Stenhouse Bay is a small settlement at the southern end of the Yorke Peninsula in South Australia, on the eastern side of Innes National Park. This is a dive spot which is not for the faint-hearted, and should definitely be attempted when the swell is at a minimum.
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Scuba Diving in Eber Ward wreck, Lake Michigan, Michigan USA
The Eber Ward is an excellent example of a classic wooden bulk freighter. The 213 ft/64.92 m long ship was built in 1888, it was cut by ice and sank on April 9, 1909 in Lake Michigan. She lays upright and intact about 5 mi/8.04 km west of the bridge in 150 ft /45.7 m depth of water. Her deck can be reached at 105 ft/32 m depth.
The engine is visible from the deck. A large and unique “mushroom” anchor hangs on the port side of the bow. One of her lifeboats rests overturned on the bottom, off the starboard stern, where you can also find her cook stove. Lots of dinnerware were recovered in the area, before it became illegal to bring back artifacts. The Eber Ward was rediscovered in 1980 by Chuck Feltner and has become one of the most popular dive sites in the Straits of Mackinac Underwater Preserve.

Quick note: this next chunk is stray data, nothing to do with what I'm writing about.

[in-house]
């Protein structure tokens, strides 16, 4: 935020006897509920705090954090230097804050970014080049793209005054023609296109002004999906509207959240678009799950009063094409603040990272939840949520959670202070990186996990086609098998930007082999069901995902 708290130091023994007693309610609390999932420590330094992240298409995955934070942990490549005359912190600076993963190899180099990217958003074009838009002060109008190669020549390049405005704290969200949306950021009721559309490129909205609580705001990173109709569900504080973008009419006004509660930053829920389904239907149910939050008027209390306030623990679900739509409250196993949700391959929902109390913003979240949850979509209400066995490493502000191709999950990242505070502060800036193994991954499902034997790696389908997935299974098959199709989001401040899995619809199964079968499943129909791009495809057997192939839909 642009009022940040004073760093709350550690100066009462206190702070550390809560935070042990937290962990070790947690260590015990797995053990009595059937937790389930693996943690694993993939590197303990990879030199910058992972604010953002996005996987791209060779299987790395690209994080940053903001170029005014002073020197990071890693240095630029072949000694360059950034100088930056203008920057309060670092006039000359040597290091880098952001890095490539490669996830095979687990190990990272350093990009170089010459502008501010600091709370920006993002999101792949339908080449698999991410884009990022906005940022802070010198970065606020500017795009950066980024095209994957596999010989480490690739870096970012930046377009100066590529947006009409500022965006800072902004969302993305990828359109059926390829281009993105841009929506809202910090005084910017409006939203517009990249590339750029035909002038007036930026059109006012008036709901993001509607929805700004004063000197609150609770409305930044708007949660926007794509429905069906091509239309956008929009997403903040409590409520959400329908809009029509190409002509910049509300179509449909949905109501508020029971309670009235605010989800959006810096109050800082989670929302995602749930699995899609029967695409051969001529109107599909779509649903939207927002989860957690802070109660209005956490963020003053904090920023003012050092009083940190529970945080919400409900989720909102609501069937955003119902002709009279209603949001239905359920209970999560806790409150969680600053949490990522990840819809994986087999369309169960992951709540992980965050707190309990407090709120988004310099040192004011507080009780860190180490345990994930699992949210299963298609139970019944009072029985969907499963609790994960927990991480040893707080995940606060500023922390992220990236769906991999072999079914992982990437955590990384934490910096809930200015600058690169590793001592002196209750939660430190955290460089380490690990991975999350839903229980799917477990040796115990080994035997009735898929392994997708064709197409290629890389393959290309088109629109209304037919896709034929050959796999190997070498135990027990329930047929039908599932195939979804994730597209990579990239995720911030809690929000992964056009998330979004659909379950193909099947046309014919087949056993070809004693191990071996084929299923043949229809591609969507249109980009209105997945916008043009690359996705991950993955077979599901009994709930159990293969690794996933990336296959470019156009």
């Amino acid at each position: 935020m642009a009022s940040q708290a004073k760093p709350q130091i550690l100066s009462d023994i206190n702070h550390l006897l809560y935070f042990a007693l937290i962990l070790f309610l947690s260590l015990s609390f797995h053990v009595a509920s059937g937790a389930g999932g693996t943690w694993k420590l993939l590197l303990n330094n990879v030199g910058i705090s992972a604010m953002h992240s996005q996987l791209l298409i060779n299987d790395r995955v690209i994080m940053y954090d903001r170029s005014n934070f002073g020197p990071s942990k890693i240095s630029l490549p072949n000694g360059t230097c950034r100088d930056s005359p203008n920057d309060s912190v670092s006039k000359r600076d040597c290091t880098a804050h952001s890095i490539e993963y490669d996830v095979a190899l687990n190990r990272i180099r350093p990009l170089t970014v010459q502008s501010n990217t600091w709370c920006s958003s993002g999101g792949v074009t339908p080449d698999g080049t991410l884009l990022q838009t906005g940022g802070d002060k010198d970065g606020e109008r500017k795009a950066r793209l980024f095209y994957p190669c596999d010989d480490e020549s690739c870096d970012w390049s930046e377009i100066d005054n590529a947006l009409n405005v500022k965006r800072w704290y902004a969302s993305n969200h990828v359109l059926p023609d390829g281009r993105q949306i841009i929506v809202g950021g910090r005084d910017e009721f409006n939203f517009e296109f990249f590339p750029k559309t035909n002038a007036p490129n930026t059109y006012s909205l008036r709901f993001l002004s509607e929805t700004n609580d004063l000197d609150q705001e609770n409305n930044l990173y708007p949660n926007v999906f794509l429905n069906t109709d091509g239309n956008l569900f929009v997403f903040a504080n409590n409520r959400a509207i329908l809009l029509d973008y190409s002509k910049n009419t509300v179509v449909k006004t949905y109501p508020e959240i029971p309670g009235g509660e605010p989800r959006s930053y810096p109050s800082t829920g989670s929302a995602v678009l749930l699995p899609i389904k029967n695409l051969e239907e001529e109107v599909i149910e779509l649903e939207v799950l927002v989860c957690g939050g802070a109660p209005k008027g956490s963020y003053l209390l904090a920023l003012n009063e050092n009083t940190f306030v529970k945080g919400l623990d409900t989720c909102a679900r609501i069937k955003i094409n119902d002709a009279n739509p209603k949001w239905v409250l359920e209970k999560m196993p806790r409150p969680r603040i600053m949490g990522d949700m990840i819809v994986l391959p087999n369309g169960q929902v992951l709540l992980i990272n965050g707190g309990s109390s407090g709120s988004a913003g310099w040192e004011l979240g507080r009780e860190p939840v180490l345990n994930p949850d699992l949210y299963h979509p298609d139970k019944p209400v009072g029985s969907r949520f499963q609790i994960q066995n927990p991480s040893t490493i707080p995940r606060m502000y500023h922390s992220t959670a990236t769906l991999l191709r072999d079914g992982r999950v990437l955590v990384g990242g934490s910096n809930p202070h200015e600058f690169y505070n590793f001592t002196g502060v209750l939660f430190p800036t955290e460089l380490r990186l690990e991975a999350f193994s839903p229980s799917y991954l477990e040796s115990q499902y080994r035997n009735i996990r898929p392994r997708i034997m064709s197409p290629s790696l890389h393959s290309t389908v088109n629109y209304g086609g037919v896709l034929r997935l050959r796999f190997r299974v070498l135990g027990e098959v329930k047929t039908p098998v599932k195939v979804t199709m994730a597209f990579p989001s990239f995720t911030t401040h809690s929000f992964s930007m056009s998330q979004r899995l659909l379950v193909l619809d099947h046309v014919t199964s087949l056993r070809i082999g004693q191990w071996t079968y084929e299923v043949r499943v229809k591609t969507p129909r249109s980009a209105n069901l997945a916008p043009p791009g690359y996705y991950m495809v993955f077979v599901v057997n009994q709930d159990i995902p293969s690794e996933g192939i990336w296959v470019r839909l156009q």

Items of interest for divers can be her engines and boilers. Her smokestack is off the starboard side. There are penetration opportunities, such as the holds that can be easily accessed by those trained to do so. Keep in mind that this area can be tricky to dive, due to currents, low visibility and surface storms. The Eber Ward has killed several divers! If not properly trained, don’t dive.
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